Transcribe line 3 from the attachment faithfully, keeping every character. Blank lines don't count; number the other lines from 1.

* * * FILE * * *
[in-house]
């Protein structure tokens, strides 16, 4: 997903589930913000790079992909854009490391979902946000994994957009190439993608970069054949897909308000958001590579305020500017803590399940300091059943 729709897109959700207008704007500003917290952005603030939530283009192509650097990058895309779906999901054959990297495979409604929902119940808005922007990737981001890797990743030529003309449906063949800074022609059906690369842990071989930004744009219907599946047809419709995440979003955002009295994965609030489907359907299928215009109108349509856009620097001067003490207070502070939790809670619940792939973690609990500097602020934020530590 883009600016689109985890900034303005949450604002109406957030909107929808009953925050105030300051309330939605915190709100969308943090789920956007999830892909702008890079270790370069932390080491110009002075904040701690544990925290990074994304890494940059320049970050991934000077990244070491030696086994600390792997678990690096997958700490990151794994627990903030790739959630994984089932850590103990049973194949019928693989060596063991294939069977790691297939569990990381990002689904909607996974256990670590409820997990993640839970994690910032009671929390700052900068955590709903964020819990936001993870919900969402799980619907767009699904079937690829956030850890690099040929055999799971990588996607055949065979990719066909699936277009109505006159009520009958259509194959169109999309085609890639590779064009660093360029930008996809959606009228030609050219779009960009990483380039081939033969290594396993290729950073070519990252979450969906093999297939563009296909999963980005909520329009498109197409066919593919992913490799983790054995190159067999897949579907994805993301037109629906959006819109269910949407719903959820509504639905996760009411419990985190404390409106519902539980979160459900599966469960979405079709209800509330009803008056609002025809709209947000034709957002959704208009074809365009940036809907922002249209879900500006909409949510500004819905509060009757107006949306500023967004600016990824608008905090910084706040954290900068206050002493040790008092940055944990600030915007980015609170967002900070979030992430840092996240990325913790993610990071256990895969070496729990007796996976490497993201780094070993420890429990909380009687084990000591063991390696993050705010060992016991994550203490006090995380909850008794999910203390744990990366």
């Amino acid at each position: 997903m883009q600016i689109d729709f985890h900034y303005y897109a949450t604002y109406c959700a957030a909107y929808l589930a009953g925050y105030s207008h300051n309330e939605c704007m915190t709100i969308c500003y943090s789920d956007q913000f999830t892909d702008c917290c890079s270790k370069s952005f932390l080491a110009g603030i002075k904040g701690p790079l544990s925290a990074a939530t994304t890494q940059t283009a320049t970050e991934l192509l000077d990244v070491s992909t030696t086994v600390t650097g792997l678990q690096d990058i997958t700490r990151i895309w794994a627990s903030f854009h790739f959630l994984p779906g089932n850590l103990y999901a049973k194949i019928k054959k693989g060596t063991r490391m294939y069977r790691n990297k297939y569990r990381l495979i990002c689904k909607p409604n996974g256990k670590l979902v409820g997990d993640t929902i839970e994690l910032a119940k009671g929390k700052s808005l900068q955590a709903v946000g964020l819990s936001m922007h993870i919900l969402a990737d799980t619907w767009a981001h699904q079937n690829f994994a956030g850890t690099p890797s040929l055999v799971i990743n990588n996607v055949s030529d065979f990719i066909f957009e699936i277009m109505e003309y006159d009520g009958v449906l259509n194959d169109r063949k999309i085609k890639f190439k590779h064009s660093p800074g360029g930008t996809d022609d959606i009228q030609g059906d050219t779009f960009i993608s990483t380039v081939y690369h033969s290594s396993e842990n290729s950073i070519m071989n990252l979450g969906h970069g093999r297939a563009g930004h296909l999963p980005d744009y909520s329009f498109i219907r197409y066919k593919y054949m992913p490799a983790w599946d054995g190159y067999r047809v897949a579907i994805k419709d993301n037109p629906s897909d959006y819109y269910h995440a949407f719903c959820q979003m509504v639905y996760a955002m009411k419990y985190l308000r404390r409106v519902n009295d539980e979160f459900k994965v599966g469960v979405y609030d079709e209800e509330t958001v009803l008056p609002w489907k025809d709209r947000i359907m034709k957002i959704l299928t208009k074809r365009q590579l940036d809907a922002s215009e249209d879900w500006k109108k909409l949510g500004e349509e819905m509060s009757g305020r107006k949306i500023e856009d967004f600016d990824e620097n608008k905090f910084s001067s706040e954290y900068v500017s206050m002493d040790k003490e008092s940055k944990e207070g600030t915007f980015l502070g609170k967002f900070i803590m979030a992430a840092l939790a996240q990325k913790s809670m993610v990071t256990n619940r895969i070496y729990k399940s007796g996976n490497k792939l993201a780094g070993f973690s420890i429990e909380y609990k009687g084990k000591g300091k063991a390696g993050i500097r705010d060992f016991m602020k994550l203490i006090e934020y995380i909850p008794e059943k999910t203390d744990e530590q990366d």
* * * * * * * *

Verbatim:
């Amino acid at each position: 997903m883009q600016i689109d729709f985890h900034y303005y897109a949450t604002y109406c959700a957030a909107y929808l589930a009953g925050y105030s207008h300051n309330e939605c704007m915190t709100i969308c500003y943090s789920d956007q913000f999830t892909d702008c917290c890079s270790k370069s952005f932390l080491a110009g603030i002075k904040g701690p790079l544990s925290a990074a939530t994304t890494q940059t283009a320049t970050e991934l192509l000077d990244v070491s992909t030696t086994v600390t650097g792997l678990q690096d990058i997958t700490r990151i895309w794994a627990s903030f854009h790739f959630l994984p779906g089932n850590l103990y999901a049973k194949i019928k054959k693989g060596t063991r490391m294939y069977r790691n990297k297939y569990r990381l495979i990002c689904k909607p409604n996974g256990k670590l979902v409820g997990d993640t929902i839970e994690l910032a119940k009671g929390k700052s808005l900068q955590a709903v946000g964020l819990s936001m922007h993870i919900l969402a990737d799980t619907w767009a981001h699904q079937n690829f994994a956030g850890t690099p890797s040929l055999v799971i990743n990588n996607v055949s030529d065979f990719i066909f957009e699936i277009m109505e003309y006159d009520g009958v449906l259509n194959d169109r063949k999309i085609k890639f190439k590779h064009s660093p800074g360029g930008t996809d022609d959606i009228q030609g059906d050219t779009f960009i993608s990483t380039v081939y690369h033969s290594s396993e842990n290729s950073i070519m071989n990252l979450g969906h970069g093999r297939a563009g930004h296909l999963p980005d744009y909520s329009f498109i219907r197409y066919k593919y054949m992913p490799a983790w599946d054995g190159y067999r047809v897949a579907i994805k419709d993301n037109p629906s897909d959006y819109y269910h995440a949407f719903c959820q979003m509504v639905y996760a955002m009411k419990y985190l308000r404390r409106v519902n009295d539980e979160f459900k994965v599966g469960v979405y609030d079709e209800e509330t958001v009803l008056p609002w489907k025809d709209r947000i359907m034709k957002i959704l299928t208009k074809r365009q590579l940036d809907a922002s215009e249209d879900w500006k109108k909409l949510g500004e349509e819905m509060s009757g305020r107006k949306i500023e856009d967004f600016d990824e620097n608008k905090f910084s001067s706040e954290y900068v500017s206050m002493d040790k003490e008092s940055k944990e207070g600030t915007f980015l502070g609170k967002f900070i803590m979030a992430a840092l939790a996240q990325k913790s809670m993610v990071t256990n619940r895969i070496y729990k399940s007796g996976n490497k792939l993201a780094g070993f973690s420890i429990e909380y609990k009687g084990k000591g300091k063991a390696g993050i500097r705010d060992f016991m602020k994550l203490i006090e934020y995380i909850p008794e059943k999910t203390d744990e530590q990366d």